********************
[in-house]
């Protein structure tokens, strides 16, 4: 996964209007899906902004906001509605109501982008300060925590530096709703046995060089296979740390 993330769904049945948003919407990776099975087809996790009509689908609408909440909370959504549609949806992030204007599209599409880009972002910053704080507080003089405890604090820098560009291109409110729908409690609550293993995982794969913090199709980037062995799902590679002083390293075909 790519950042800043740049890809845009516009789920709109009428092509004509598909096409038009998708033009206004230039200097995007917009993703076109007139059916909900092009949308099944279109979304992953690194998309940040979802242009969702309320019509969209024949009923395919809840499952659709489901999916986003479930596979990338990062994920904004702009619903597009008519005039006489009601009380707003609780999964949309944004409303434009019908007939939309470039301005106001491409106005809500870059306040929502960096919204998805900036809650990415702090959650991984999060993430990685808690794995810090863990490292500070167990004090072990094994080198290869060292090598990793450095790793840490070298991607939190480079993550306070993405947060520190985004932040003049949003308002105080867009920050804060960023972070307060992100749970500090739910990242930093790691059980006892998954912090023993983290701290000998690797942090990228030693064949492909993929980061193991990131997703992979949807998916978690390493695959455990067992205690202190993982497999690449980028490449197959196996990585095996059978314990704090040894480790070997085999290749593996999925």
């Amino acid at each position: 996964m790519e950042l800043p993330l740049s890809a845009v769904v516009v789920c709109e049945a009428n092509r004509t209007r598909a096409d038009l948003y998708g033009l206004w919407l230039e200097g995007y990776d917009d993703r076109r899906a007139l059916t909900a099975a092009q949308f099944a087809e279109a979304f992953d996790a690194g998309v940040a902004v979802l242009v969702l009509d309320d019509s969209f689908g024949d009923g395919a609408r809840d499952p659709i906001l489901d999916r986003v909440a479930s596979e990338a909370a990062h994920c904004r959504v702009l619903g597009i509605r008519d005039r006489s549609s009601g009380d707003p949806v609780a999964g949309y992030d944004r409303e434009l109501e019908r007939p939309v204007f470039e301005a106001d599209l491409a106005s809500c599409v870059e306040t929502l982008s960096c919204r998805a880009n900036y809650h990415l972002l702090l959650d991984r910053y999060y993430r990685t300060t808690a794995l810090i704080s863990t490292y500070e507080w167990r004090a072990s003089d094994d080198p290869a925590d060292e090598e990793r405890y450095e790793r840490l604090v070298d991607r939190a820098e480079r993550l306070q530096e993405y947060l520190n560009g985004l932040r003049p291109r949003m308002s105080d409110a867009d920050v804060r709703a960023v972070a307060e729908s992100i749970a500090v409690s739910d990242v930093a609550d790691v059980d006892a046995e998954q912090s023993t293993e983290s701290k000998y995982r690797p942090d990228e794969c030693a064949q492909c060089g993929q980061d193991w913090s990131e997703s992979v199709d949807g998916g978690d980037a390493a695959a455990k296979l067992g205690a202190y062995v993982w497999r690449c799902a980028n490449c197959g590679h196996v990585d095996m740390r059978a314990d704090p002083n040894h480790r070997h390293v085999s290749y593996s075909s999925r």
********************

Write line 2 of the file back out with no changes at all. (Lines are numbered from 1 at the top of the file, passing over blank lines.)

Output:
């Protein structure tokens, strides 16, 4: 996964209007899906902004906001509605109501982008300060925590530096709703046995060089296979740390 993330769904049945948003919407990776099975087809996790009509689908609408909440909370959504549609949806992030204007599209599409880009972002910053704080507080003089405890604090820098560009291109409110729908409690609550293993995982794969913090199709980037062995799902590679002083390293075909 790519950042800043740049890809845009516009789920709109009428092509004509598909096409038009998708033009206004230039200097995007917009993703076109007139059916909900092009949308099944279109979304992953690194998309940040979802242009969702309320019509969209024949009923395919809840499952659709489901999916986003479930596979990338990062994920904004702009619903597009008519005039006489009601009380707003609780999964949309944004409303434009019908007939939309470039301005106001491409106005809500870059306040929502960096919204998805900036809650990415702090959650991984999060993430990685808690794995810090863990490292500070167990004090072990094994080198290869060292090598990793450095790793840490070298991607939190480079993550306070993405947060520190985004932040003049949003308002105080867009920050804060960023972070307060992100749970500090739910990242930093790691059980006892998954912090023993983290701290000998690797942090990228030693064949492909993929980061193991990131997703992979949807998916978690390493695959455990067992205690202190993982497999690449980028490449197959196996990585095996059978314990704090040894480790070997085999290749593996999925």